Safety is Sharing!

Welcome to our Blog.

According to the Journal of Adolescent Health, nearly one in five college women were victims of rape or attempted rape during their freshman year, with the most falling prey during the “red zone” or the first three months on campus. A Brown professor’s study led her to conclude that “rape is a common experience among college-aged women.” 

Here’s the problem. We think it can never happen here. We see the news, follow the headlines and shake our heads when we read about it elsewhere, but deep inside, we think it just could not happen here. Sadly, mass shootings are the new phenomenon and this week, one took place in our backyard, on a beautiful Sunday, in a great part of town, in a busy part of the city. We lost an innocent victim, Gene Linscomb, a well-loved community member from Memorial, father to a recent fifth grade graduate from Frostwood Elementary School. Additionally, six others were directly injured but, thankfully, are expected to survive. 

April is recognized as Child Abuse Awareness and Prevention Month and your Crime Stoppers of Houston joined community-wide efforts to raise awareness about this serious issue:

- Press Conference: Held on April 1st in partnership with The Children’s Assessment Center (CAC), the Harris County District Attorney’s Office, the Harris County Attorney’s Office and the Harris County Sheriff’s Office. We announced the 12 most wanted child abuse fugitives in Harris County and encouraged Houstonians to actively engage in keeping our children safe from abuse and neglect.

As the number of senior citizens in Harris County continues to grow, new forms of elder abuse and exploitation constantly appear. We must all recognize the ongoing and new schemes and scams that plague persons 65 and older. The term exploitation includes the illegal or improper use or attempted use of an elderly person’s assets or resources.  

What really makes a hero? Do you ever think about that?

Certainly, law enforcement, firefighters, doctors and all first responders come to mind. I think of people like Officer Ann Carrizales, the Stafford officer shot in the face and chest during a routine traffic stop in 2013. Never one to back down, she got back in her car, chased her suspects into Houston and apprehended one of three before seeking medical treatment. Today, she divides her time between protecting the community ("I was born to be a protector," Carrizales said, "I would gladly lay down my life to protect any of you”) and using her personal story of danger, the fight and triumph to give strength and inspiration to millions around the globe through her travel and public speaking.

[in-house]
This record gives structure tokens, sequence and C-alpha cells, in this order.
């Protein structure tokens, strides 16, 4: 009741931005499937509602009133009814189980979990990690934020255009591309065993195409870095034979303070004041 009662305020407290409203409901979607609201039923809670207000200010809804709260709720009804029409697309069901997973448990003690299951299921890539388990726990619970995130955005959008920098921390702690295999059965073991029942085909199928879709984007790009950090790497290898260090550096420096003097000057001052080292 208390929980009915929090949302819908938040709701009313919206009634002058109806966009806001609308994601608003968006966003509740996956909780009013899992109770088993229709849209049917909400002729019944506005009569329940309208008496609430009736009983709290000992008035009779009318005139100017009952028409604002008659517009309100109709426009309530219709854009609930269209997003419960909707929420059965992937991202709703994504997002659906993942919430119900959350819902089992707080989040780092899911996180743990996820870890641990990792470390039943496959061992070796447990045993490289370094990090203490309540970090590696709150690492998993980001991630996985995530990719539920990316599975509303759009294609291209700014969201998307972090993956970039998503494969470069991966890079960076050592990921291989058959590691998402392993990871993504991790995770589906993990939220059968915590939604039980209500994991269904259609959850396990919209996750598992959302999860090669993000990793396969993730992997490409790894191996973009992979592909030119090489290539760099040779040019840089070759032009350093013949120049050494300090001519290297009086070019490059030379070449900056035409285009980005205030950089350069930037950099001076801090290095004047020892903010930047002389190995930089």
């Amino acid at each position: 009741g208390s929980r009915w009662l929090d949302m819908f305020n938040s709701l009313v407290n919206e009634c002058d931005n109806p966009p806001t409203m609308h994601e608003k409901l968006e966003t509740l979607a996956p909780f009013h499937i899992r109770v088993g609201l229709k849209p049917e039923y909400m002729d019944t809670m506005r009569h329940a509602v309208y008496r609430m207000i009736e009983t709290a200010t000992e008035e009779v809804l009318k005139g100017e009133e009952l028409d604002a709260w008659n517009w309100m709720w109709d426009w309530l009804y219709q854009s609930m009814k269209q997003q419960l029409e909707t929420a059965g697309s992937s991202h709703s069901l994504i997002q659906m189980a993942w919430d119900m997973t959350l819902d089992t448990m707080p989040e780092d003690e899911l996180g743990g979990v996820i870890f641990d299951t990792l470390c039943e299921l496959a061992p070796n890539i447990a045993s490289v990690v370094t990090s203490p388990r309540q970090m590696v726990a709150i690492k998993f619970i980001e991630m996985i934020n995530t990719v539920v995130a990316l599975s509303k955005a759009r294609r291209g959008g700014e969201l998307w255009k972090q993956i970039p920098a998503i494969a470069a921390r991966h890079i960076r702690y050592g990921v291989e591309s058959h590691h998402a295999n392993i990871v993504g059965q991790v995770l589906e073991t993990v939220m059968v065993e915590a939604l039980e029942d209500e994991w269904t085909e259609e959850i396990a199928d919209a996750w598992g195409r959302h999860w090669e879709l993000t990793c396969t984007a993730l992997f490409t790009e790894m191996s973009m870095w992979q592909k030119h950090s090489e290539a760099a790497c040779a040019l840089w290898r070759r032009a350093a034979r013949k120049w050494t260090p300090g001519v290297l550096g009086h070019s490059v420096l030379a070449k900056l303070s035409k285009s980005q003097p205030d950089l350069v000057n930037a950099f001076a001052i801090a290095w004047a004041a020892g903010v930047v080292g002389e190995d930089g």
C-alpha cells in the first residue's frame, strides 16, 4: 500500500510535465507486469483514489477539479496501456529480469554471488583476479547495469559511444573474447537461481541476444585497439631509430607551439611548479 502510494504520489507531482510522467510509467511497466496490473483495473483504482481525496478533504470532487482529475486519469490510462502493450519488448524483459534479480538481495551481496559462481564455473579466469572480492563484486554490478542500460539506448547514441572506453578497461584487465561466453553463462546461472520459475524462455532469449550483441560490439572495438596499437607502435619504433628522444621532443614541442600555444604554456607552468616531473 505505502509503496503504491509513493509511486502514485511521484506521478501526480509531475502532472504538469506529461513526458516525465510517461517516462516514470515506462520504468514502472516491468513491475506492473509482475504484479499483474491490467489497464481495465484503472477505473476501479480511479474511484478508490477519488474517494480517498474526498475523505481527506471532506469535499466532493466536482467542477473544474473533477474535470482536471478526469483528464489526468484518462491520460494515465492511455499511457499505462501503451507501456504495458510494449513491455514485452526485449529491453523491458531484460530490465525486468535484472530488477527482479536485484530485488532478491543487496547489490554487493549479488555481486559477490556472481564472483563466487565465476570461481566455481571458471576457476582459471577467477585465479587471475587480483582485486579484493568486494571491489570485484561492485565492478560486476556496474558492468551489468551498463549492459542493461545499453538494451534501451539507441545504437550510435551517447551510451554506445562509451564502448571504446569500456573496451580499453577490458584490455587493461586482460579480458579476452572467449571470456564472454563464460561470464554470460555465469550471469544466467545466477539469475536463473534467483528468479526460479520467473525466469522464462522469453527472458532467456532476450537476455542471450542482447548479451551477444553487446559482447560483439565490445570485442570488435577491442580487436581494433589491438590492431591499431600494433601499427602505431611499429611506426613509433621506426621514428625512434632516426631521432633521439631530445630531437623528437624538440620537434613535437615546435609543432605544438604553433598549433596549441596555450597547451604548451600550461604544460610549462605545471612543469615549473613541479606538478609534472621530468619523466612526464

Shredding shouldn’t be your sole defense. ID theft is more likely to result from data breaches, computer malware, a lost or stolen wallet and other devious methods, including thieves buying sensitive information on the scammer black market, instead of searching for it among discarded eggshells and coffee grounds. Still, at organized shred fests with monster machines or at home with a more compact confetti maker (always use a “micro-cut” or crosscut model), shredding is a simple step to add another layer of protection, not to mention more storage or shelf space.

I was simply organizing my kids’ backpacks when a bright blue sheet of paper fell right onto my lap. The title hit me like a ton of bricks; it simply read: TK graduation! RSVP Now! My stomach instantly sank. This notice meant my youngest child was graduating transitional kindergarten. Time was moving quickly and, let’s face it, we were all getting older. This thought made me want to cry. 

“There are three things I want to be when I grow up, Mommy.”

“What’s that?” I asked my first grader.

“Well, I can’t decide. I’ll either be a teacher, an astronaut or a police woman.” She paused. “I’m not sure which I’ll be. How will I know?”

Voxer? Yik Yak? Kik?

If you’re in a normal home, your teen (or tween, YIKES!) knows more about social media than you do. You know it. They know it. And that’s dangerous.

The images were horrific. Families losing everything. Houses and cars destroyed. Lives being forever changed. And I couldn’t help but think that with the rise of human tragedy often comes the rise of criminal opportunity.

What makes scams related to home repair particularly attractive to criminals is the reality that in Texas, residential contractors do not have to get a license. This fact leaves the door open for many to claim this title.